According to the ADA, private businesses and public agencies must make available a stipulated number of handicapped parking spaces. They must be a minimum size and have the proper signs. The specified spaces can be used only by people with a handicap windshield placard or license plate that was issued by the state. Handicapped spaces must be located at a location that affords the shortest and most trouble-free route to an entrance of the building that is handicap-accessible.

I had discussions with my doctor about getting a handicapped hang tag for over a year.  He felt I should have one but I saw it as giving in so I told him I didn’t want one. I knew in my heart I needed one but my mind was just not ready to accept that. Finally I broke down and had him fill out the paper work. I then took it to the city clerk who issued a permit.

By the way, if a doctor signs those forms without a viable medical diagnosis to back it up or just to collect payments from Medicare or Medicaid, it is called fraud. A doctor who commits fraud can lose his or her license.

Norb is an independent journalist and blogger from Lockport, New York.

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Celebrating a half century of true love

As appearing in the Niagara Gazette and the Lockport Union Sun and Journal

8/11/2019

Last Friday, my wife Donna and I celebrated our 50th wedding anniversary.

A half-century ago, we were a pair of young, clueless kids. We went out into the world with everything we owned in the back of a Volkswagon “beetle” and drove 500 miles from home to establish a life of our own in Newport, Rhode Island. If it weren’t for wedding presents, we wouldn’t have had enough money for gas to get to Newport, which was my ship’s home port while I was in the Navy.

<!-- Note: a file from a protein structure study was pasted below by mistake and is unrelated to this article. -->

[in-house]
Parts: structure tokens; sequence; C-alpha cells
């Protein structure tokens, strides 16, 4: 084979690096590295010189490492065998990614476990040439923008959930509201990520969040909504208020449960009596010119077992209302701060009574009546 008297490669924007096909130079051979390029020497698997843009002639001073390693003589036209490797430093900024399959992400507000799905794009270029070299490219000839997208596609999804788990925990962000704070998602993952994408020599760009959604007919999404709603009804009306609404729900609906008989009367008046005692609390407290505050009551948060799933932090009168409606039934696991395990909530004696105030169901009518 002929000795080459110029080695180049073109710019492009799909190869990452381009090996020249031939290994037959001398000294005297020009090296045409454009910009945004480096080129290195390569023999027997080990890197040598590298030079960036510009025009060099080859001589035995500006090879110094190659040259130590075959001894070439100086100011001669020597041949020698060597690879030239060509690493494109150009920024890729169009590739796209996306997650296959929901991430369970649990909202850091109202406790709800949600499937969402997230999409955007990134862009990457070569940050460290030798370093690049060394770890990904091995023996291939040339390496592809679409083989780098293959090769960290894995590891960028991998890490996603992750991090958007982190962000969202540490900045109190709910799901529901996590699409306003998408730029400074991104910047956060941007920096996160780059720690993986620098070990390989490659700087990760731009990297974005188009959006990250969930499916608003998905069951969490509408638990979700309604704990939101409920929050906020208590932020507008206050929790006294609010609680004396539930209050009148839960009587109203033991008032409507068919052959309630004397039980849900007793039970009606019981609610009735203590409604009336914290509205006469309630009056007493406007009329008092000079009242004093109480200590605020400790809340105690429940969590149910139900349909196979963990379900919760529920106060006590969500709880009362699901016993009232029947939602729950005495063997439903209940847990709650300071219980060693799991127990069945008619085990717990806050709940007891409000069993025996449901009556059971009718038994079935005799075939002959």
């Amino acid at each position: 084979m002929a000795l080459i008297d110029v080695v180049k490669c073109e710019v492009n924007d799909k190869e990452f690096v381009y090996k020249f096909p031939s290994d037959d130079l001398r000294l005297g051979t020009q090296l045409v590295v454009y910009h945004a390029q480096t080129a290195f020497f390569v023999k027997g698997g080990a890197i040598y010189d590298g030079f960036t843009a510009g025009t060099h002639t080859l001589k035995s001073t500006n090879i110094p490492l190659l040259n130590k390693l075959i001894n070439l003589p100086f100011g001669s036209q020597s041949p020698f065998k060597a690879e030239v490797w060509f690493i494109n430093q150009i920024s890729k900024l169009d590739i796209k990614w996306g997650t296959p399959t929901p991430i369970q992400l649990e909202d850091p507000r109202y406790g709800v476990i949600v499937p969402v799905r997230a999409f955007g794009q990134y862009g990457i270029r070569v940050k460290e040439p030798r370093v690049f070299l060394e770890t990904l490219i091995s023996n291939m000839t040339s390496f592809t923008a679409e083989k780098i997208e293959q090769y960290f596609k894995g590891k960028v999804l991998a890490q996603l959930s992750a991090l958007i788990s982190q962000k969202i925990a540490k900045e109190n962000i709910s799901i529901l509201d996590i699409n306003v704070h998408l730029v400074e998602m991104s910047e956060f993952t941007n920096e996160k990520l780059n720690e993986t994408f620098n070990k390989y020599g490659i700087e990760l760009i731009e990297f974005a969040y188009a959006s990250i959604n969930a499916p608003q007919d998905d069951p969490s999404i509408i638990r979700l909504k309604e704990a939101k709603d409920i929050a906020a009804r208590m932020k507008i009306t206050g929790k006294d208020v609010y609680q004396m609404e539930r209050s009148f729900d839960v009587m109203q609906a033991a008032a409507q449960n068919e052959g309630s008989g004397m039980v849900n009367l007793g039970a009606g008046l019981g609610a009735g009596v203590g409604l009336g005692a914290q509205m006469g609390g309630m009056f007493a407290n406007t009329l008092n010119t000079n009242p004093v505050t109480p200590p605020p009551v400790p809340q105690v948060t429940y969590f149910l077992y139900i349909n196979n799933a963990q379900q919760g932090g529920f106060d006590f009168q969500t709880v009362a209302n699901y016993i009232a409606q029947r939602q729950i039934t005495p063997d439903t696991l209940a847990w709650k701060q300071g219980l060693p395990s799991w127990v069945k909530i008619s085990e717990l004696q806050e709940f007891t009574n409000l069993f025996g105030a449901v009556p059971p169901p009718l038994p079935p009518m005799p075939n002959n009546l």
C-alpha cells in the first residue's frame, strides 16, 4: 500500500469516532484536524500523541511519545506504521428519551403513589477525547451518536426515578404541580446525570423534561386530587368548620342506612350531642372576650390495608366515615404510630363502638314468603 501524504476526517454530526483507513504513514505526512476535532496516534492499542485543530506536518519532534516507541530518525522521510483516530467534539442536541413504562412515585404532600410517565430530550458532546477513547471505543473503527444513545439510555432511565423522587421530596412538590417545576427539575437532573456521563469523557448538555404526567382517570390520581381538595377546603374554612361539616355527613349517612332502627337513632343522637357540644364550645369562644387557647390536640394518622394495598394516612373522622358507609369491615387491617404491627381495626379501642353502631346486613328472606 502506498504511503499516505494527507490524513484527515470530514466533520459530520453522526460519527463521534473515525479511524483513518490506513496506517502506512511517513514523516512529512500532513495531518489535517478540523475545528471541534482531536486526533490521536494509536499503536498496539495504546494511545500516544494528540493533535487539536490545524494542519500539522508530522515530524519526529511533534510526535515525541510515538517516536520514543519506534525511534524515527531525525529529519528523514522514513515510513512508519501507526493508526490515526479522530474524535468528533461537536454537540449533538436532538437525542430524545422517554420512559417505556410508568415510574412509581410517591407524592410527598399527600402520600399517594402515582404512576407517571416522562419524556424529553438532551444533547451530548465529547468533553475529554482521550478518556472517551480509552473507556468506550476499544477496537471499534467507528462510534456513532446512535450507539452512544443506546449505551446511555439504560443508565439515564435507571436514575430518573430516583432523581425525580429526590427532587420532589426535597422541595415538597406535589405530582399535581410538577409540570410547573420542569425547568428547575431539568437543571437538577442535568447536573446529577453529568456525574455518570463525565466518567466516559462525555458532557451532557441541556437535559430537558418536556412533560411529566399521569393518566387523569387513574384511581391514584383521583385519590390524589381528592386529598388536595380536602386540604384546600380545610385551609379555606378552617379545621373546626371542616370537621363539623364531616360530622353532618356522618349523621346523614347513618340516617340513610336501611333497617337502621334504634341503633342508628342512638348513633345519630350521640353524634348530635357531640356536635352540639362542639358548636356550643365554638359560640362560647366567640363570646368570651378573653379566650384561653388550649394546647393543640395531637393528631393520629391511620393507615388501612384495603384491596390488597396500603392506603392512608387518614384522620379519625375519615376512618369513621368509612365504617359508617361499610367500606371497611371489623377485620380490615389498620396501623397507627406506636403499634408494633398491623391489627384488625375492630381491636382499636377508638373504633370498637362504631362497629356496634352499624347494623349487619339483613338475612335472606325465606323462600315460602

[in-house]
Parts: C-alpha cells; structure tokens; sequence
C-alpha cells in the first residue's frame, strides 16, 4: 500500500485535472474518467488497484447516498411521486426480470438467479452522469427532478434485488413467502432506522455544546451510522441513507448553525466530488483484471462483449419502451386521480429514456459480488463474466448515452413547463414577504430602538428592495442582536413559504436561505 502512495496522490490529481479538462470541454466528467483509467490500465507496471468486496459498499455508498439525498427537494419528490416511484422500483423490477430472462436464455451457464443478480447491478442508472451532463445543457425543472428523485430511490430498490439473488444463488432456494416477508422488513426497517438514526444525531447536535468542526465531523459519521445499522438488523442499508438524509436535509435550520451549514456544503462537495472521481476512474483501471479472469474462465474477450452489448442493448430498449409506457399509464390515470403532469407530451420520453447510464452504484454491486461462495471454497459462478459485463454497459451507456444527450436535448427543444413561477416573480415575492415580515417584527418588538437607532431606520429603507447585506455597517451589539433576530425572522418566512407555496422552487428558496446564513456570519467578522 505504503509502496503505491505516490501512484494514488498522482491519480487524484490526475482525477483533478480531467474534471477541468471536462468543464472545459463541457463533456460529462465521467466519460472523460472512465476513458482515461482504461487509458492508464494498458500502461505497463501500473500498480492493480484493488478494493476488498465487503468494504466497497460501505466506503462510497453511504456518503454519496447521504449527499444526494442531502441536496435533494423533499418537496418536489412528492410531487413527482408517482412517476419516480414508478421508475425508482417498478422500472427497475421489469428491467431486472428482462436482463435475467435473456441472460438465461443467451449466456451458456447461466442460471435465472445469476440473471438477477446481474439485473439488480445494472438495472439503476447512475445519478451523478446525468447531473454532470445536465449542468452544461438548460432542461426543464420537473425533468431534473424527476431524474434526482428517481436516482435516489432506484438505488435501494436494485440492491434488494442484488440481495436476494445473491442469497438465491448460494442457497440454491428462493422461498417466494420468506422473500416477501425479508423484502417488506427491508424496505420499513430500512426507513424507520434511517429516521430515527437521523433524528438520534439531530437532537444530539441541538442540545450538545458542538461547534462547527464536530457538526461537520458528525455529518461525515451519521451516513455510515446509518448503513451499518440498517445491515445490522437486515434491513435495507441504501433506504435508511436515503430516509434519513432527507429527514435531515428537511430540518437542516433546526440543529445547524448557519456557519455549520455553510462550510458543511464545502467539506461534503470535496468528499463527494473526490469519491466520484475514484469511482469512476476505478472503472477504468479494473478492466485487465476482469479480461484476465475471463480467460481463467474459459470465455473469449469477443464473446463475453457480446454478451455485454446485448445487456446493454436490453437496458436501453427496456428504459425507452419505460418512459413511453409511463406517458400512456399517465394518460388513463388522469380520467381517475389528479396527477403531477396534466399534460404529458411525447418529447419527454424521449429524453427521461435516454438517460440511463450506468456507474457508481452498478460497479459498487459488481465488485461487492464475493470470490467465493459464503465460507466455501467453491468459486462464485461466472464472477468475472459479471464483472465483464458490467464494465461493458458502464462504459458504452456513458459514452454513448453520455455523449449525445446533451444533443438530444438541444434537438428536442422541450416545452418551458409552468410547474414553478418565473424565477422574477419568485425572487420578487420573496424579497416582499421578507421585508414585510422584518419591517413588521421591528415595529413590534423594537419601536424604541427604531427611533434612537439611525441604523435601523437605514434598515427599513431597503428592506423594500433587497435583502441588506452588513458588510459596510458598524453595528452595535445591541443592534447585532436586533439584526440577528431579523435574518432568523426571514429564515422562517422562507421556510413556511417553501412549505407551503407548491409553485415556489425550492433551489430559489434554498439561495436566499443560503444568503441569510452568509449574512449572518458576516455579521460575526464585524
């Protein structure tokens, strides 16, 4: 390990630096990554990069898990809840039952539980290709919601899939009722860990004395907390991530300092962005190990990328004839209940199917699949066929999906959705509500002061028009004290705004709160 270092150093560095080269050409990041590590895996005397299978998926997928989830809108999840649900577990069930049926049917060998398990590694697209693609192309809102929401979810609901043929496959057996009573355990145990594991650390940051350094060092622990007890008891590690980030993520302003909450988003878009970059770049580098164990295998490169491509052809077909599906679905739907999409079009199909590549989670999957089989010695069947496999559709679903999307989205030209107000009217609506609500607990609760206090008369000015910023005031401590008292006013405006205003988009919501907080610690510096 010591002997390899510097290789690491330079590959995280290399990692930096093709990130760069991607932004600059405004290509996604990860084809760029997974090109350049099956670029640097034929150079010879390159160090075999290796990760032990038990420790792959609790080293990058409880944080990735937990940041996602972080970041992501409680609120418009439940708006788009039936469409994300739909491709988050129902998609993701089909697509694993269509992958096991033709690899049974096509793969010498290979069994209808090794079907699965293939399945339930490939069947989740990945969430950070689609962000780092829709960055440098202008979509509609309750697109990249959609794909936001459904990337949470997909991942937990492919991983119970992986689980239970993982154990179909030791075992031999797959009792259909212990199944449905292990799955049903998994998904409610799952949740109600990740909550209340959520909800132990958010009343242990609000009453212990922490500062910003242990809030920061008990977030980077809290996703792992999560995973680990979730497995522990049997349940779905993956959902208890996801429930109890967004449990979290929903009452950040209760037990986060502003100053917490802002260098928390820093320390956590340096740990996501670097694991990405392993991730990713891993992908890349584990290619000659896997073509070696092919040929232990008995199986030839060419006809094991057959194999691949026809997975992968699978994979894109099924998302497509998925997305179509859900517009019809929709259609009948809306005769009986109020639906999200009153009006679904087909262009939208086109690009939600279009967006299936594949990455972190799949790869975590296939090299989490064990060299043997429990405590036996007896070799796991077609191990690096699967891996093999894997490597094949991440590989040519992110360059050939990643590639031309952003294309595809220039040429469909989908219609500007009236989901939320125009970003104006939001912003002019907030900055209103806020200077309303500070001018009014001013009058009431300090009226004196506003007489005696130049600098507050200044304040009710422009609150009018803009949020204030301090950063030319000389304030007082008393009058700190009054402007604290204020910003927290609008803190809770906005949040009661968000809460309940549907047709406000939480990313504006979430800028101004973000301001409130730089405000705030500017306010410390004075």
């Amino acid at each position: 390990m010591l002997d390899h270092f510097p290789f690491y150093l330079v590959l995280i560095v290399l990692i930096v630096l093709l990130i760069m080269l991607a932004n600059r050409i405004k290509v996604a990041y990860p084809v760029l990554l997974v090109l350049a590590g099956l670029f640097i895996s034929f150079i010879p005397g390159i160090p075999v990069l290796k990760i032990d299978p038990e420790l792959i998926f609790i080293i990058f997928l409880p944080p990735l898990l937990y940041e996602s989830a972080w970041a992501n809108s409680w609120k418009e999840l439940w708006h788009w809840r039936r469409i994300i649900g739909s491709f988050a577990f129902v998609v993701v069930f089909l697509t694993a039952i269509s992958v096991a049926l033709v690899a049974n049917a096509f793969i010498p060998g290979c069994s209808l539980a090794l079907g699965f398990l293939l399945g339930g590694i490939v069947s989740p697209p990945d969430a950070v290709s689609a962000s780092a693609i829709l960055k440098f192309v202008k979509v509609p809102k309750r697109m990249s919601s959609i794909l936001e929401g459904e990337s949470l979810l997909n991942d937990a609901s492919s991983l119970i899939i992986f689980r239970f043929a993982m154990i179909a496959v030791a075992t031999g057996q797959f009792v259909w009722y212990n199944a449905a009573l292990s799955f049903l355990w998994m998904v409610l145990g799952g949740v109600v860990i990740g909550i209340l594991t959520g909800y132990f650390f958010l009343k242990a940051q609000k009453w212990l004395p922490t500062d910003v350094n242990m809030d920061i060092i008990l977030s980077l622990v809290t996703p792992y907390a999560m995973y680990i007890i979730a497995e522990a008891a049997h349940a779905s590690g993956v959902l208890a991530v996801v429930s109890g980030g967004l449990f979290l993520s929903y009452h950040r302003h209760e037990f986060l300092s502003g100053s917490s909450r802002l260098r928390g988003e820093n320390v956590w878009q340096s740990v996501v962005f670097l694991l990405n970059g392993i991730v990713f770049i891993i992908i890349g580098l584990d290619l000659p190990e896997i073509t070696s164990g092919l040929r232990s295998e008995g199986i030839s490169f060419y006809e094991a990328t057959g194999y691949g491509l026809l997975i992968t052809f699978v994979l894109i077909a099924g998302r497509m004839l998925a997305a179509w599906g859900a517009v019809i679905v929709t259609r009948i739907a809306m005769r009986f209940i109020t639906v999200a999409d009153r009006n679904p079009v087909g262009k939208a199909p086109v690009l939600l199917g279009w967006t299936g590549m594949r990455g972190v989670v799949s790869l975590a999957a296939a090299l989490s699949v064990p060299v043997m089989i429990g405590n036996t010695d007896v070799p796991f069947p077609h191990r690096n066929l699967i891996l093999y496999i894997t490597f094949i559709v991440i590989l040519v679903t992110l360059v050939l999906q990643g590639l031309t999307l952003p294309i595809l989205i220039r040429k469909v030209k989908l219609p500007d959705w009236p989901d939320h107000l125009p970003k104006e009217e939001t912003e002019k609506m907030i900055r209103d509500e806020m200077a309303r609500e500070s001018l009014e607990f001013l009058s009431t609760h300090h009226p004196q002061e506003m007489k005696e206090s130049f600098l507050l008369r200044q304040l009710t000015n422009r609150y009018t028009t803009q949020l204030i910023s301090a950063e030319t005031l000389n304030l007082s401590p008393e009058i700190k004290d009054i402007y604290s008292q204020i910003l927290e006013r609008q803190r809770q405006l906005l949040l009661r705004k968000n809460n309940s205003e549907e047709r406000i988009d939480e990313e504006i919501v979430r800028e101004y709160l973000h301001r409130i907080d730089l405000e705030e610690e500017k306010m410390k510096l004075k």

We first moved into a fleabag motel. Living there depleted our funds quickly so we scoured want ads in the local papers, looking for a cheap apartment. We didn’t have much money but we had our love to keep us going.

Then a shipboard buddy told us about some inexpensive apartments in Fall River, Massachusetts, just across the state line. We moved into this welfare development where your rent was based on your income. I was earning $64 a month back then. Our rent was $32 a month. Fortunately our rent included the heat and electricity. After I paid the rent, I had $8 a week left over for our phone bill, food, gasoline and auto insurance. Heaven forbid my car would break down. All the money we had left from our wedding went into cheap, pressed wood furniture. We still have some of that furniture today.

We were living without the benefit of family nearby so we had no safety net and we had to do whatever it took on our own to survive. We learned more about self-dependence than we had ever known. It made us reliant on each other.

I was proud of Donna the first time I went to sea. She didn’t go home to her parents. The apartment we shared was now home to her, and with the help of a few friends who were close to us, she was able to stay in our place. I am thankful to our next door neighbors, Millie and her family, for helping Donna out. Tony, Millie’s youngest, would spend more time at our house than his own keeping Donna company.

One of my friends, Cole, a bosun’s mate and mountain of a man, would check in on her to see if she was OK during my absences and if she needed anything.

The neighbors would share their food with us and showed us how to apply for a monthly allotment of surplus food that the state gave to low income people. Every month we would have a food exchange in the common area of the complex. We would meet up with whatever free food we didn’t want and swap it for food we did.